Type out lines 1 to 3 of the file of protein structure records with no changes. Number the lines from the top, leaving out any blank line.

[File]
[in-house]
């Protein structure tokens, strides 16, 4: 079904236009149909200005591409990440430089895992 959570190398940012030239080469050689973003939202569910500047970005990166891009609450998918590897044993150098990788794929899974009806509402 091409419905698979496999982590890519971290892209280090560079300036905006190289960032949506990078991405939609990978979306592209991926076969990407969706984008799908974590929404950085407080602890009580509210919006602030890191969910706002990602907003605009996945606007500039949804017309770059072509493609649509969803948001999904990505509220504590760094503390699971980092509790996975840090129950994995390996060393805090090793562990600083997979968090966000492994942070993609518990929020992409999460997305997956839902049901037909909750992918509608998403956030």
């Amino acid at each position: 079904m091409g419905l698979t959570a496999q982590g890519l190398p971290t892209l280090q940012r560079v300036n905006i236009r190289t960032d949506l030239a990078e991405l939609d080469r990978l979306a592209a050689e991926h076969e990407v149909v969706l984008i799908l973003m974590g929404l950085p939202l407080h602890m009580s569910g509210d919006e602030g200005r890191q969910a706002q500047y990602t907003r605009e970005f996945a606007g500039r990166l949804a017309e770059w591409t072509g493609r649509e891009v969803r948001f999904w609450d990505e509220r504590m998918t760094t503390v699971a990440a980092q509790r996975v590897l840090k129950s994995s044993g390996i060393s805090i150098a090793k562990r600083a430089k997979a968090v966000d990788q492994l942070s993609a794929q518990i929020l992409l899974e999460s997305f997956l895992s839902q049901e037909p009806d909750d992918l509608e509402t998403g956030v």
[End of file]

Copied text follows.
[in-house]
């Protein structure tokens, strides 16, 4: 079904236009149909200005591409990440430089895992 959570190398940012030239080469050689973003939202569910500047970005990166891009609450998918590897044993150098990788794929899974009806509402 091409419905698979496999982590890519971290892209280090560079300036905006190289960032949506990078991405939609990978979306592209991926076969990407969706984008799908974590929404950085407080602890009580509210919006602030890191969910706002990602907003605009996945606007500039949804017309770059072509493609649509969803948001999904990505509220504590760094503390699971980092509790996975840090129950994995390996060393805090090793562990600083997979968090966000492994942070993609518990929020992409999460997305997956839902049901037909909750992918509608998403956030």
């Amino acid at each position: 079904m091409g419905l698979t959570a496999q982590g890519l190398p971290t892209l280090q940012r560079v300036n905006i236009r190289t960032d949506l030239a990078e991405l939609d080469r990978l979306a592209a050689e991926h076969e990407v149909v969706l984008i799908l973003m974590g929404l950085p939202l407080h602890m009580s569910g509210d919006e602030g200005r890191q969910a706002q500047y990602t907003r605009e970005f996945a606007g500039r990166l949804a017309e770059w591409t072509g493609r649509e891009v969803r948001f999904w609450d990505e509220r504590m998918t760094t503390v699971a990440a980092q509790r996975v590897l840090k129950s994995s044993g390996i060393s805090i150098a090793k562990r600083a430089k997979a968090v966000d990788q492994l942070s993609a794929q518990i929020l992409l899974e999460s997305f997956l895992s839902q049901e037909p009806d909750d992918l509608e509402t998403g956030v």